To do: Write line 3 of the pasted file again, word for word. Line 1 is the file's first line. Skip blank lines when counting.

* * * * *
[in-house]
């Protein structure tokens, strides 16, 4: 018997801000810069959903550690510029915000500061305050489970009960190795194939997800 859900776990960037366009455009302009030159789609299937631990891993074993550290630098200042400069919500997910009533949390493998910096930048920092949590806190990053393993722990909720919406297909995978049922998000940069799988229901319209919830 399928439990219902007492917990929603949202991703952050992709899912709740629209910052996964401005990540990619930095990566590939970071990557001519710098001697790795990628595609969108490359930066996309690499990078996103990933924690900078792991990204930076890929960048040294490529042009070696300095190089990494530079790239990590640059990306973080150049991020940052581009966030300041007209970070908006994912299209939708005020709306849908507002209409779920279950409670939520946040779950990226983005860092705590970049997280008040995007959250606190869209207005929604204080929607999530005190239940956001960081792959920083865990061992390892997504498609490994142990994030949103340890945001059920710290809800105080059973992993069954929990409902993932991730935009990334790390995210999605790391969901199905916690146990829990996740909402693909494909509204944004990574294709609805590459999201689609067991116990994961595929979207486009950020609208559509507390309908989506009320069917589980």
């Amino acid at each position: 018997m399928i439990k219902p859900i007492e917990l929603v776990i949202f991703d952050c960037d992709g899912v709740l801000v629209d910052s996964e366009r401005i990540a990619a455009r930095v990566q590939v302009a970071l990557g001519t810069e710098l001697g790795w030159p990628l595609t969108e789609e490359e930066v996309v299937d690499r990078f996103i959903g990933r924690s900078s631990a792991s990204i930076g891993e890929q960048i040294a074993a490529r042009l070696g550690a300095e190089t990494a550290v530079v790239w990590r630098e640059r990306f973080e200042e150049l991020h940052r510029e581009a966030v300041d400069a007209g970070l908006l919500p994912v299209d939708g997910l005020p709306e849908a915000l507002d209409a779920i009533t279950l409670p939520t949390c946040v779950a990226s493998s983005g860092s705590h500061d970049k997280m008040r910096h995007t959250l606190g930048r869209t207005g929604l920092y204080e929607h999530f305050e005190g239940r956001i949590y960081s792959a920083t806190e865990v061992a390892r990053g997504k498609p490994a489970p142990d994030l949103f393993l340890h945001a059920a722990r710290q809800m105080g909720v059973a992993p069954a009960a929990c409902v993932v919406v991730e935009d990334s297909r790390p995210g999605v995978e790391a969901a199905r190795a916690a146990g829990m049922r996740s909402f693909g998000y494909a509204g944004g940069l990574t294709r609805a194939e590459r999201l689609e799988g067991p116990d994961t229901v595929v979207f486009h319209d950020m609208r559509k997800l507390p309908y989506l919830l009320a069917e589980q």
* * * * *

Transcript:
């Amino acid at each position: 018997m399928i439990k219902p859900i007492e917990l929603v776990i949202f991703d952050c960037d992709g899912v709740l801000v629209d910052s996964e366009r401005i990540a990619a455009r930095v990566q590939v302009a970071l990557g001519t810069e710098l001697g790795w030159p990628l595609t969108e789609e490359e930066v996309v299937d690499r990078f996103i959903g990933r924690s900078s631990a792991s990204i930076g891993e890929q960048i040294a074993a490529r042009l070696g550690a300095e190089t990494a550290v530079v790239w990590r630098e640059r990306f973080e200042e150049l991020h940052r510029e581009a966030v300041d400069a007209g970070l908006l919500p994912v299209d939708g997910l005020p709306e849908a915000l507002d209409a779920i009533t279950l409670p939520t949390c946040v779950a990226s493998s983005g860092s705590h500061d970049k997280m008040r910096h995007t959250l606190g930048r869209t207005g929604l920092y204080e929607h999530f305050e005190g239940r956001i949590y960081s792959a920083t806190e865990v061992a390892r990053g997504k498609p490994a489970p142990d994030l949103f393993l340890h945001a059920a722990r710290q809800m105080g909720v059973a992993p069954a009960a929990c409902v993932v919406v991730e935009d990334s297909r790390p995210g999605v995978e790391a969901a199905r190795a916690a146990g829990m049922r996740s909402f693909g998000y494909a509204g944004g940069l990574t294709r609805a194939e590459r999201l689609e799988g067991p116990d994961t229901v595929v979207f486009h319209d950020m609208r559509k997800l507390p309908y989506l919830l009320a069917e589980q």